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Recapturing the Magic of Summers Past in Moonrise Kingdom

January 12, 2016

    From the first moments of the opening credits, Moonrise Kingdom stands out as an absolute visual delight. Director Wes Anderson brings his signature aesthetic vision, creating a setting full of warm color palettes, symmetry, and a myriad of small details and flourishes sure to reward multiple viewings. But for crafting such a rich, appealing world, the film struggles to populate that world to an equally successful measure. Moonrise Kingdom is an artistic, easily watchable film, but its plot and characters lack the substance needed to elevate it above just being entertainment.
    Moonrise Kingdom happily participates in the great American film tradition of romanticizing the past. Set in the summer of 1965 on a small (fictitious) New England island, the film is replete with nostalgia for “simpler” times. Its central storyline concerns the budding romance between two young teenagers, Sam and Suzy, following them as they run away from home and engage in a picturesque series of traditional summer pastimes – swimming in the ocean, exploring the woods, and dancing with endearing awkwardness for the first time on an empty beach. Meanwhile, the lives of the island’s adults intersect and influence each other in ways both humorous and serious as they attempt to recover the escaped children, and many revelations are to be had along the way.
    It is these adult characters who draw attention to one of the film’s main weaknesses – an inability commit to a genre. Its simplistic plot makes it predisposed to light-hearted comedy, a mode that it comfortably inhabits for much of the run time. But it also makes forays into drama, almost all of which fall flat. Many characters profess unhappiness, but their stiff affects and hyper-stylized performances make these emotional claims unconvincing and awkward. Other decisions meant to lend weight to the film are similarly misjudged, such as the subplot of Suzy’s mother’s affair. Rather than create a juxtaposition between child and adult problems; their likely intended aim; they simply feel out of place.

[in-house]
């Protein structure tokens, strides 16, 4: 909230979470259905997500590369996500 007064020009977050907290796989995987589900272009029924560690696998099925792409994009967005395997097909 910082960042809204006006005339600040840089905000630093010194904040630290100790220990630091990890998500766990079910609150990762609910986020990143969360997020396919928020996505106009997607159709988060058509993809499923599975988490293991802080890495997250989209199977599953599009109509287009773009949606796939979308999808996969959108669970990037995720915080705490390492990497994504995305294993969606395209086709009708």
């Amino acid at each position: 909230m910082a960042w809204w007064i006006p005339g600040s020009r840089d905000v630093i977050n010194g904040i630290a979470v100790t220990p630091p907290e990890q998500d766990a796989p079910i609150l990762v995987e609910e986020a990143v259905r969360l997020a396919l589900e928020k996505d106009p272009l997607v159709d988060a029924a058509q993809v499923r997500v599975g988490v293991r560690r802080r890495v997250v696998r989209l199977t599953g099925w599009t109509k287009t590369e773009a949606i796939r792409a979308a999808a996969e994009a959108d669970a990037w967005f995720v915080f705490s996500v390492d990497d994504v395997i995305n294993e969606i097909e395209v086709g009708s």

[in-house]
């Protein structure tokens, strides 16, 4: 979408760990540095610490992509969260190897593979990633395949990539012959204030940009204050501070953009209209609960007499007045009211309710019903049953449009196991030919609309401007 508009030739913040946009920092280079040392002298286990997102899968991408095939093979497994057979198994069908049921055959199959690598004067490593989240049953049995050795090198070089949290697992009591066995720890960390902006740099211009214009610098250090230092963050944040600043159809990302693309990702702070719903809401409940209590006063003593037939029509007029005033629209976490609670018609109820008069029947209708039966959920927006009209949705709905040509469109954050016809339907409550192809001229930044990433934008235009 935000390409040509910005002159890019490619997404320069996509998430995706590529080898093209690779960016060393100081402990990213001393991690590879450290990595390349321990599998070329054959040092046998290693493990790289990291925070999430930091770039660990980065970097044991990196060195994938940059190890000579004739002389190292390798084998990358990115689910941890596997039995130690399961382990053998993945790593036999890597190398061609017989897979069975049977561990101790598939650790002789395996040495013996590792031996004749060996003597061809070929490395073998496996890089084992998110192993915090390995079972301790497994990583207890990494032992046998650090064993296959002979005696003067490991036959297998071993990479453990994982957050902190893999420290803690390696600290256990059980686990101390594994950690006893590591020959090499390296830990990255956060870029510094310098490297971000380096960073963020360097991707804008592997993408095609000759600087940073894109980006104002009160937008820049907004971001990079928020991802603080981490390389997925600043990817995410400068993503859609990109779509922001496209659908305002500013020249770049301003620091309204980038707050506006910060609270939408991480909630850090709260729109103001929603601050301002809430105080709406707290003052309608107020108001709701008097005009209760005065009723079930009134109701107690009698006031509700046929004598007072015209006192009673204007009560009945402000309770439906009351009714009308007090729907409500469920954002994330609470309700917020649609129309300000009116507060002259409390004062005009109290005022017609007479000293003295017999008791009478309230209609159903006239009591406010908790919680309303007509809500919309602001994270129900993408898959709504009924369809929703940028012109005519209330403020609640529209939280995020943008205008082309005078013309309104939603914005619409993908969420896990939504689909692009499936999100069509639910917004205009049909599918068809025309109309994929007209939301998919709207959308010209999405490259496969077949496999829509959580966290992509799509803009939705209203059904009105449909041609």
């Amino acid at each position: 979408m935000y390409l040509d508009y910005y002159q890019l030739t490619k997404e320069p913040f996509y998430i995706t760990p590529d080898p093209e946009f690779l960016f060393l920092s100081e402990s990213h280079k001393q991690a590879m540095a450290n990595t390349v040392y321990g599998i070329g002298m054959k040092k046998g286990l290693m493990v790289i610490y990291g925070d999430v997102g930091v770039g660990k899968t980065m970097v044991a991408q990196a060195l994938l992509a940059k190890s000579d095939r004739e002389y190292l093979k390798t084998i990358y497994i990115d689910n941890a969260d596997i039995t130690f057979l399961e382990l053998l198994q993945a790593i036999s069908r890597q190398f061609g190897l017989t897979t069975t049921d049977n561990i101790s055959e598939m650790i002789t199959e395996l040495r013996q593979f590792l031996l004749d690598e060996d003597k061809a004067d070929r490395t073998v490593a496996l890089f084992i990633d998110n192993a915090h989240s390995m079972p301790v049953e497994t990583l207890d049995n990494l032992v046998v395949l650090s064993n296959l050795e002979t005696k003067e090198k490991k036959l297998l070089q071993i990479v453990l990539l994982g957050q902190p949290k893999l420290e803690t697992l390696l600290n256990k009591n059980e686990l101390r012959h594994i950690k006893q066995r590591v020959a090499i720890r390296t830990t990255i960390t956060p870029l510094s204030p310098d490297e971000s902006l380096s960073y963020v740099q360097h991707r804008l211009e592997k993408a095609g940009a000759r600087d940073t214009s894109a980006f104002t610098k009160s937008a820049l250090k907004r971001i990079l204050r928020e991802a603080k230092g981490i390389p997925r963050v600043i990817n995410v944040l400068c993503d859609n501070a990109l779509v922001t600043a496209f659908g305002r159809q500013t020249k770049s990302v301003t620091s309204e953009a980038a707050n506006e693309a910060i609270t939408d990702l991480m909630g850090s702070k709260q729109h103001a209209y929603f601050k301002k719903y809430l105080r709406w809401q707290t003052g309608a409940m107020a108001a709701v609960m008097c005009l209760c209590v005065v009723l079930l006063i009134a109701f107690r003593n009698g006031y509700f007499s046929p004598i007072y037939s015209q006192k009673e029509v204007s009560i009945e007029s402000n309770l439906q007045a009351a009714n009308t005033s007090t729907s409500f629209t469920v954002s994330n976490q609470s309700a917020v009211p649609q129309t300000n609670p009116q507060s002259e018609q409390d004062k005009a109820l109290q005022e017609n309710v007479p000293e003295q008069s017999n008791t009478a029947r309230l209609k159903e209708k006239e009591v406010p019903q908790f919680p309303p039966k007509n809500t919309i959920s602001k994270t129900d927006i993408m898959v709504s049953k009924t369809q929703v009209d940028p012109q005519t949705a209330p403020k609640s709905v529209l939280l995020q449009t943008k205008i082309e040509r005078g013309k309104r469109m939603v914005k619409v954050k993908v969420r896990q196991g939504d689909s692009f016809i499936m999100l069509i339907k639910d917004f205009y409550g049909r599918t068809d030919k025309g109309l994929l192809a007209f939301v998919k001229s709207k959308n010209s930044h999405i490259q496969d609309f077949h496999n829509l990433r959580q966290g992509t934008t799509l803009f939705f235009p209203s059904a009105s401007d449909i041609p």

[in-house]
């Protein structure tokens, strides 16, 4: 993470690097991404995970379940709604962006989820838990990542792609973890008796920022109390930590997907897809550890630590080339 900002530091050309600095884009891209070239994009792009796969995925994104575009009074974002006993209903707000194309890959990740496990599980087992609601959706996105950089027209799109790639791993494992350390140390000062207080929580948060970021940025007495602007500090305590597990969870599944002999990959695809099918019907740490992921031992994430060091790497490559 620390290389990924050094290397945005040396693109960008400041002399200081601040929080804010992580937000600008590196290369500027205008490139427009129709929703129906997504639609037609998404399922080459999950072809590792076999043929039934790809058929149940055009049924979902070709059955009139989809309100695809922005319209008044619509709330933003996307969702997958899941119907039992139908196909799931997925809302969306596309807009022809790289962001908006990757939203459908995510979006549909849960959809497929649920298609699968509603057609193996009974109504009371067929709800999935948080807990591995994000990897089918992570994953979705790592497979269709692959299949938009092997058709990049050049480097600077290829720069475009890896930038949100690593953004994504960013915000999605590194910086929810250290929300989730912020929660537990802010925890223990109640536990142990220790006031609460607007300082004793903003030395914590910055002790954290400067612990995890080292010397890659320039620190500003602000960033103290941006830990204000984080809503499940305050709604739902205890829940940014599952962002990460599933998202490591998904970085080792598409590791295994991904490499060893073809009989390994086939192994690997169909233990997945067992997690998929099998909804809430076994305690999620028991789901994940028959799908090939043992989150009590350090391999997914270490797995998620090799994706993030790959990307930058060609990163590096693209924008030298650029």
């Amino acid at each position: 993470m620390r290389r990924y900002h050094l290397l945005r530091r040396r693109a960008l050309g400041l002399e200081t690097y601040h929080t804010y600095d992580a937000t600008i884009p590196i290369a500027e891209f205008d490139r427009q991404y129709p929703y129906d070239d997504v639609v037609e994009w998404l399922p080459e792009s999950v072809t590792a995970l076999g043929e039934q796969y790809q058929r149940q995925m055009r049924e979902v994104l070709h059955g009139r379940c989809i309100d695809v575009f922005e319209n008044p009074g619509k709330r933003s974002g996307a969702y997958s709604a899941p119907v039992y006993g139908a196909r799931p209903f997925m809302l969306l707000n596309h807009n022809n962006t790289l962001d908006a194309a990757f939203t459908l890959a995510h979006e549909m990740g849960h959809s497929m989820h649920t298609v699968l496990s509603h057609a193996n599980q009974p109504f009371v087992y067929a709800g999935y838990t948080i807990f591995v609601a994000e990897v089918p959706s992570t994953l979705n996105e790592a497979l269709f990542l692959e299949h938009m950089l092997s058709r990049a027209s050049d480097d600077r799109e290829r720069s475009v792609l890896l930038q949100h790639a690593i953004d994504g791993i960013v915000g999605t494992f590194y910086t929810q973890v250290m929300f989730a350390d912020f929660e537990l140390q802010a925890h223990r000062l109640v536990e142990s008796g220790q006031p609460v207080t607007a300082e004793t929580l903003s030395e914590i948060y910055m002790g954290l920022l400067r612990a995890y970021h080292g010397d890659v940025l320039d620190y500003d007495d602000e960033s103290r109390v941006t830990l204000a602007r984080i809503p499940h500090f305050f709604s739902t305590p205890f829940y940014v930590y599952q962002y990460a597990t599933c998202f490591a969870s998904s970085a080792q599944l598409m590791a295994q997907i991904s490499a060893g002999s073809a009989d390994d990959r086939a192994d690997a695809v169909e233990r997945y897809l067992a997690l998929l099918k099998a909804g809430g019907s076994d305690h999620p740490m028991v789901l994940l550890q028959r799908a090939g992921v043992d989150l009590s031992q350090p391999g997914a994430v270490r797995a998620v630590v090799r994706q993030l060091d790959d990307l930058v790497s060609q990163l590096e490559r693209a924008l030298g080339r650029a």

The scope of Moonrise Kingdom is not overambitious scope. The film is content to tell a contained, well-tread story, one that spans only three days of time within the film. But despite this modest framework, the film struggles to maintain focus and avoid over-embellishment. While not a significant distraction, the film definitely has too many moving parts. Quirky secondary characters, such as a narrator who later becomes directly involved in the story and an idiosyncratic bureaucrat known only as “Social Services” enter and exit the narrative whenever it is convenient, and remain underdeveloped as a result. The elaborate interior sets that have become a trademark of Anderson’s are sometimes simply overcrowded and busy, making it difficult for the viewer to take everything in.
    In contrast to busy indoor scenes, the film’s outdoor cinematography constitutes one of its major strengths. The lighting is a perfect fit for the film’ general aesthetic, soft and delicately aged as though a vintage camera were really used. The setting itself is charming, composed mainly of pristine forests and coasts, and the full beauty of the environment is brought out by varied camera techniques. Long distance shots and first person perspectives appear regularly throughout the film. It is in these nature scenes that the film’s nostalgia is most apt, tapping into the ideal of what a childhood summer is meant to be like, neatly packaging all of the best parts of summer camp together.
    Whenever Moonrise Kingdom remains within its original premise – a sweet summer adventure – it always deliver, so viewers interested in such a film can expect to be pleased. The film’s creative aesthetic and cinematography is sure to appeal to artistic viewers. Other elements of the film may not land as well, but they do not detract from the overall viewing experience in an overwhelming way. The film’s ending may feel too abrupt for some viewers, relying on some deus ex machina; however, this is another minor fault that is fairly easy to look beyond. In spite of some missteps, Moonrise Kingdom is overall a successful, enjoyable film, and makes for excellent comfort viewing on a cold winter day.


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